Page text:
Furthermore, religious minorities have continued to report difficulties in maintaining and operating their houses of worship. In particular, the Greek Orthodox Church has faced significant restrictions with regards to the administration of its churches. Turkey still fails to recognize the Ecumenical status of the Greek Orthodox Patriarch. Also, the Ecumenical Patriarchate in Istanbul has continued to seek the reopening of the Halki seminary, which was closed in 1971. The IRF Report inaccurately states that the Halki seminary was closed to avoid being nationalized by the Turkish state. Instead, the seminary was closed due to a Turkish law that prohibits the operation of private institutions of higher education. The closure of the Halki seminary severely restricts the training of religious clergy and the religious education of the Greek Orthodox Christian minority.
On the matter of restoration or construction of facilities and monuments of religious minorities, the Turkish state requires that work needs to be granted authorization by the regional board. As a result, increased bureaucratic procedures relating to the historical preservation of sites of religious minorities have seriously undermined the repairs of religious facilities. This matter highlights the limitations placed upon religious freedom and shows the lack of respect on the part of Turkey to rightfully protect its cultural and national wealth. According to the IRF Report, on July 8, 2009, the ECHR ruled that Turkey had violated the Ecumenical Patriarchate’s property rights regarding a former orphanage on Buyukada Island. The process to determinate whether the land will be returned to the Patriarchate, or whether it will receive monetary compensation, is still in progress.
The U.S. State Department recognizes the Greek Orthodox community has suffered through a series of events resulting in the destruction of private and commercial properties, violation of religious sites, and expropriation of income-generating properties of both private citizens and the Ecumenical Patriarchate. In this state of affairs, survival of both the Ecumenical Patriarchate and the Greek Orthodox community in Turkey is severely undermined. With reference to its most recent findings, the report cites that in the first half of 2009, two Greek Orthodox cemeteries in Istanbul and one in Izmir suffered extensive damage as a result of vandalism. After a series of incidents reported in February, national police officials were assigned in March to protect a cemetery in Balikli. According to estimates of Greek Embassy officials, nearly 60 percent of Istanbul’s Edirnekapi cemetery has been destroyed.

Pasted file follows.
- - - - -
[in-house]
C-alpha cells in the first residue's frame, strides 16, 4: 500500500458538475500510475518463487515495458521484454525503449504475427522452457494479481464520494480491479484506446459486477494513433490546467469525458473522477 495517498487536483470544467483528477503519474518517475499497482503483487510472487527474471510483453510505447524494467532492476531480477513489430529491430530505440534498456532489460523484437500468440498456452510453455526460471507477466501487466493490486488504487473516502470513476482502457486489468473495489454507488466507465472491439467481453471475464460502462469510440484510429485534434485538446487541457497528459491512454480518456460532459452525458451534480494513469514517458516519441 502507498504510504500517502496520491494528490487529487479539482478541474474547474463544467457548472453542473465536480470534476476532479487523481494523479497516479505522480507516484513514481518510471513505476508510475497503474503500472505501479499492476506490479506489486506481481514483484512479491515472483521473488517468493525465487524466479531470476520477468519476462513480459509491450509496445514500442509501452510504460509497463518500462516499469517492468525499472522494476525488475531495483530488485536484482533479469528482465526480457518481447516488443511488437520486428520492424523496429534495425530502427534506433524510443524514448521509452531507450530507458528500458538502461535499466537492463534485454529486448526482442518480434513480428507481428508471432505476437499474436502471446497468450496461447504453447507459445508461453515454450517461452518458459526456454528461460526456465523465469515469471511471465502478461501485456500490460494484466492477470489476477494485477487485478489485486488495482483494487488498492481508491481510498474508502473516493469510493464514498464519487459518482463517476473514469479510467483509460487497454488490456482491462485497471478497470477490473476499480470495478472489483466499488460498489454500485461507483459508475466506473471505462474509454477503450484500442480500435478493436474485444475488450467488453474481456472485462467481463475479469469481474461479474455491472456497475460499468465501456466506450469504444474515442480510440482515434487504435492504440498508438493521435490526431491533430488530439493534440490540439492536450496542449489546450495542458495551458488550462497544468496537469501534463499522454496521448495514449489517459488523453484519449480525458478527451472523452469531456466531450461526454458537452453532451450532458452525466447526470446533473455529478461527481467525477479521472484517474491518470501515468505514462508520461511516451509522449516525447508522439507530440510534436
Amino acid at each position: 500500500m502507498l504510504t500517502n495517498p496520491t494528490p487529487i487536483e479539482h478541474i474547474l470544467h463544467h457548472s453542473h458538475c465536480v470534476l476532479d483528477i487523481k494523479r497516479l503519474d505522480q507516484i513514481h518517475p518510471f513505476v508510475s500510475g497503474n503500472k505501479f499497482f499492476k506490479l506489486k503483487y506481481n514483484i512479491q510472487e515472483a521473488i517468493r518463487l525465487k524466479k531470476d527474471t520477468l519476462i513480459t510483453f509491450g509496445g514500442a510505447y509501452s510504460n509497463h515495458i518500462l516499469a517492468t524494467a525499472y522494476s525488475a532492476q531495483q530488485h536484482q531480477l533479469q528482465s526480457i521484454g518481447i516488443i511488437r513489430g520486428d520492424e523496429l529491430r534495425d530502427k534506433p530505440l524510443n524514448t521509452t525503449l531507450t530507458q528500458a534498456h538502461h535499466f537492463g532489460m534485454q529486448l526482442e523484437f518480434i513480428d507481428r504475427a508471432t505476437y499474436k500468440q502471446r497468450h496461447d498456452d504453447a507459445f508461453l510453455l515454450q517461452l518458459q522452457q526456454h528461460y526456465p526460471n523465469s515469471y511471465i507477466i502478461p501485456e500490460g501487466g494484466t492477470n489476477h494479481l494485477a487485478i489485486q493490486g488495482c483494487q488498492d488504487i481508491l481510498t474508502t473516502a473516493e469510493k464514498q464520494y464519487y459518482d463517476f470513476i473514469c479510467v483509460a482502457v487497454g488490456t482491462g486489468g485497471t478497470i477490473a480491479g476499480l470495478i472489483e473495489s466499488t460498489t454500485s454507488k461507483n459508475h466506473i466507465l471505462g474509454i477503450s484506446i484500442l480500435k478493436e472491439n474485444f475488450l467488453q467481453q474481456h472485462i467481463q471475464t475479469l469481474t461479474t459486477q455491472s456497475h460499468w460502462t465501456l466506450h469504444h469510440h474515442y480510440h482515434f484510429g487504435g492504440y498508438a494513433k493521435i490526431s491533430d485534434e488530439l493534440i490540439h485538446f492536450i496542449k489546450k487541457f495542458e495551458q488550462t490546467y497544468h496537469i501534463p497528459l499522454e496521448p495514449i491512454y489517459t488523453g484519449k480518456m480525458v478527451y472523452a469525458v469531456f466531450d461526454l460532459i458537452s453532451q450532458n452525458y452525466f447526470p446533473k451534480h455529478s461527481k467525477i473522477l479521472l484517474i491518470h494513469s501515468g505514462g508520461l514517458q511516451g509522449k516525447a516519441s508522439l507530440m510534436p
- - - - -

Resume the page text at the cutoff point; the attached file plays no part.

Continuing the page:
In addition to the aforementioned examples, there is an endless list of continued Turkish suppression of other non-Muslim religious minorities.
In its final section, the IRF Report highlights the efforts of the U.S. Government to promote human rights and religious freedom to Turkish government officials and authorities. The reopening of the Halki seminary is an issue the U.S. ambassador and other U.S. officials in Turkey have repeatedly urged Turkish officials to act upon. On April 6, 2009, in his speech to Turkish Parliament, President Barack Obama reinforced this position, “Freedom of religion and expression lead to a strong and vibrant civil society that only strengthens the state, which is why steps like reopening the Halki Seminary will send such an important signal inside Turkey and beyond.” The following day he met with the Ecumenical Patriarch paying tribute to His All Holiness’s role as a significant religious leader.
The American Hellenic Institute is a nonprofit public policy organization that works to strengthen relations between the United States and Greece and Cyprus, and also within the American Hellenic community.